So I get home today and as I pull into the garage I see the internal door is wide open. I freak out because that means the cat is in snooping and could now have very well bolted outside. I close the garage door, run around my car and look under the wheels. I poke about boxes and tools – no cat. I run inside and start calling out for Dwight. No response. Shit! He must be out! I grab a packet of food to take outside when Dwight comes flying down the stairs and head first into my shins. On his head is a tangle of whispy white spider webs, looking like a Trump comb over. He had been in the garage but must have bolted back inside when the roller door started to go up. I feed him, check to see possum is still buried and make myself a strong coffee. Serenity now. ☕️
Never work with kids or animals.
**I did have a cry for the possum when I got home after taking the kids to school. 😦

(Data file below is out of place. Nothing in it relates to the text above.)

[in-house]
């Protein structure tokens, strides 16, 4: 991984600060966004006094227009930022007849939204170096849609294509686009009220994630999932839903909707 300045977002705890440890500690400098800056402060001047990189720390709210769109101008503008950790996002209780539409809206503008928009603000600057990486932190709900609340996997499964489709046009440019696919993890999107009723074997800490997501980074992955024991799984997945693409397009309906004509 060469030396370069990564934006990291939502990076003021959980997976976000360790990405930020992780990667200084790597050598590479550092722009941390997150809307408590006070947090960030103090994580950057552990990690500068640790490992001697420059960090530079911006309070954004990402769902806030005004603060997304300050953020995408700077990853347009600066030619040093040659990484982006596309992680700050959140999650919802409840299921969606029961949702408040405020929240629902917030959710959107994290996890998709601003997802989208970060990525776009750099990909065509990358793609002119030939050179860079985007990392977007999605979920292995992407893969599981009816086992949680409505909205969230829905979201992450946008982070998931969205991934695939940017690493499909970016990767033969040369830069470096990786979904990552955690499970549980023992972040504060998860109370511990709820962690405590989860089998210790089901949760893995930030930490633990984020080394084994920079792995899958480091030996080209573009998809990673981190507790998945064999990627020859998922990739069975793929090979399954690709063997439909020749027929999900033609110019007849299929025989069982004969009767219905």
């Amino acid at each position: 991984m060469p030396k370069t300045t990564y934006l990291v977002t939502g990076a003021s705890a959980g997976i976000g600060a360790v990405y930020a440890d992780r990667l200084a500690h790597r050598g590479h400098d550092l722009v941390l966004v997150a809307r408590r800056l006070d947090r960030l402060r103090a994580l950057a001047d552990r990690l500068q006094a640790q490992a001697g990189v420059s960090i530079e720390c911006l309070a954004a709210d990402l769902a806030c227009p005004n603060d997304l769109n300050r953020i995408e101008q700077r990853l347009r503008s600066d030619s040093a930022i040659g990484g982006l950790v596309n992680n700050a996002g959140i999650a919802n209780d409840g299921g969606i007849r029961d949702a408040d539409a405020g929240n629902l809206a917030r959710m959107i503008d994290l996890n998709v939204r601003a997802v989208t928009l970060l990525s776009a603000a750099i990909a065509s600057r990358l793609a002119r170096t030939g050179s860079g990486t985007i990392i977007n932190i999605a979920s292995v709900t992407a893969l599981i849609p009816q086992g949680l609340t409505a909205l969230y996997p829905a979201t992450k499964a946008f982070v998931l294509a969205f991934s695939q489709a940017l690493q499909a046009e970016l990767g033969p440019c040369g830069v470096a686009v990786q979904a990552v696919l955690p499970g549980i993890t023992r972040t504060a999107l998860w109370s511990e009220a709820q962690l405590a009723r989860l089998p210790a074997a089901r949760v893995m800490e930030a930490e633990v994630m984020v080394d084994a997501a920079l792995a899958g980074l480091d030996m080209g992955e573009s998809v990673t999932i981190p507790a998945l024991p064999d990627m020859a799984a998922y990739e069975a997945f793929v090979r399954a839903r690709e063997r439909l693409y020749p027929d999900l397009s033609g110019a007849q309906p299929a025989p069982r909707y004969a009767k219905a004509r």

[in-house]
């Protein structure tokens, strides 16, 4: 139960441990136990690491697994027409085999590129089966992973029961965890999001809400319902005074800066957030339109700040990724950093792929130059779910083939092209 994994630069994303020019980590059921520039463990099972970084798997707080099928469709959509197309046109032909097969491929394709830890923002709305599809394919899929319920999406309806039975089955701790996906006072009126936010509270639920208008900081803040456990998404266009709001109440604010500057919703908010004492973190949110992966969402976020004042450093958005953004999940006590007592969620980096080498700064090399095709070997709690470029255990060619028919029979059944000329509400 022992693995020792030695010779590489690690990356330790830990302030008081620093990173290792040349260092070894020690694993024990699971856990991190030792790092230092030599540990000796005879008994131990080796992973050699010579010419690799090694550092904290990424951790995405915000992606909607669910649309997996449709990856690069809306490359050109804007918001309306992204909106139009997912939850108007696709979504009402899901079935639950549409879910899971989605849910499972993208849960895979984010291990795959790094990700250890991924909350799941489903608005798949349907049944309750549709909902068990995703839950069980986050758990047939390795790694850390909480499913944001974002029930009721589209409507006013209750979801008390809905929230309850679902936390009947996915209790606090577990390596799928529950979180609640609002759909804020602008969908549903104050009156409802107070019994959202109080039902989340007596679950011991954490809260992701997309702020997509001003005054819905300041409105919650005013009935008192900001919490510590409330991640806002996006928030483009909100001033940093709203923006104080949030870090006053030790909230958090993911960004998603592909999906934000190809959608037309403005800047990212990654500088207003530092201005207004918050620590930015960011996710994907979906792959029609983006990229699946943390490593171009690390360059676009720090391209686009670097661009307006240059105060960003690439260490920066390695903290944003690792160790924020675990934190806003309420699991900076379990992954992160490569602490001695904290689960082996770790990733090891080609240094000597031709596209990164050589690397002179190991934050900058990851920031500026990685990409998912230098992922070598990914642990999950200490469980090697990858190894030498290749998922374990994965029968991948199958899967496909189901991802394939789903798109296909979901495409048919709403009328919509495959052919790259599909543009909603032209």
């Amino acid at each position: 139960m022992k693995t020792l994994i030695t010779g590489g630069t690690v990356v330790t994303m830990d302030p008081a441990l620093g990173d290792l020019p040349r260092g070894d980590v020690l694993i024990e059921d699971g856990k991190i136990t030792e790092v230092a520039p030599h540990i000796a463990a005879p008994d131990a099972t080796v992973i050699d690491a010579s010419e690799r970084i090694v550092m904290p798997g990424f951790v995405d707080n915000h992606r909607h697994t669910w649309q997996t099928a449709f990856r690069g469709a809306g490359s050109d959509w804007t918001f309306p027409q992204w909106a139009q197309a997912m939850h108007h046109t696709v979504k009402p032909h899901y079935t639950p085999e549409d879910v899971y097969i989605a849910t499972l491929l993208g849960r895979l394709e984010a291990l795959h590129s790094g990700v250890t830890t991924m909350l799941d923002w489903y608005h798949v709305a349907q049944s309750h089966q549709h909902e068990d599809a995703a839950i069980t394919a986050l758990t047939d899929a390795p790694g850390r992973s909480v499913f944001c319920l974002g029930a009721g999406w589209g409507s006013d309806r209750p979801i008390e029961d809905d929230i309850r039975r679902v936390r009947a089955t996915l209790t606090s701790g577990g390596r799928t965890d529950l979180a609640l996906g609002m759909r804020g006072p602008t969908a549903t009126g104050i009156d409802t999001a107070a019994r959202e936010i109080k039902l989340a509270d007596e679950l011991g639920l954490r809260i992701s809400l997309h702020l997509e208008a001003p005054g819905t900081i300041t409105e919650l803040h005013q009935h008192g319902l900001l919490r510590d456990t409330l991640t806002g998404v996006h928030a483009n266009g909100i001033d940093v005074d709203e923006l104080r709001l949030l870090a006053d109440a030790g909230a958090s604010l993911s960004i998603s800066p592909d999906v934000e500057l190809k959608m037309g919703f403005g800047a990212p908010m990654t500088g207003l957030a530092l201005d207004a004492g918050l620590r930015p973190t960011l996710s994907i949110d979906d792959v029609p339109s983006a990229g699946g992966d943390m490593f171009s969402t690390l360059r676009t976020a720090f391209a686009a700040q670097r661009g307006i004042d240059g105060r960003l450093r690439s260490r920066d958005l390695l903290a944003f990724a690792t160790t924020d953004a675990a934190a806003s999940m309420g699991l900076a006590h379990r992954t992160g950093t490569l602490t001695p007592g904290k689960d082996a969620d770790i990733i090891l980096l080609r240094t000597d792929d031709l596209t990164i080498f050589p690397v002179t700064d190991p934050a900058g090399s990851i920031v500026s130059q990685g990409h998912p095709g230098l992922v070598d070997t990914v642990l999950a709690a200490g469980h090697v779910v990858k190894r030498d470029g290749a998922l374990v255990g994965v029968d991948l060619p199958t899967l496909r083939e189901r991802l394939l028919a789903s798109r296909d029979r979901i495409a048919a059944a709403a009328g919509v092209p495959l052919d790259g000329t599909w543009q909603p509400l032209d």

I love the look we get when we tell people that as well as having two beautiful human kids, we also have fur kids – there is Ripley, our German Shepard cross bull Mastiff, our rescue cat Dwight K. Shrute and the guinea pigs Doctor Who and Mordicai. I am surprised at how many people make the comment “My gosh! That is such a handfull!” To be honest though, it really isn’t. I think if we won lotto tomorrow, we would buy a great big property and fill it with animals. My husband adores the guinea pigs. When they have play time, he lays down near them and watches and laughs as they popcorn, rumble strut and zoom from one end of the lounge room to the other. I love my Ripley – she chose me when we came to look at her and her siblings, and despite still being a puppy, she is MASSIVE and the biggest sook of a dog I have ever known. I love getting hugs from her, and as soon as I come home from taking the kids to school, Ripley comes in the house and we chill out together whilst I do chores around the house. Dwight was a rescue kitten. Earlier last year, my beloved Bobbi cat passed away at 11 years of age. A few months later, I took the family to the local pet store to support a friend who was running the rescue animal adoption day – where we were swamped by beautiful kittens, puppies, cats and dogs all looking for their forever homes.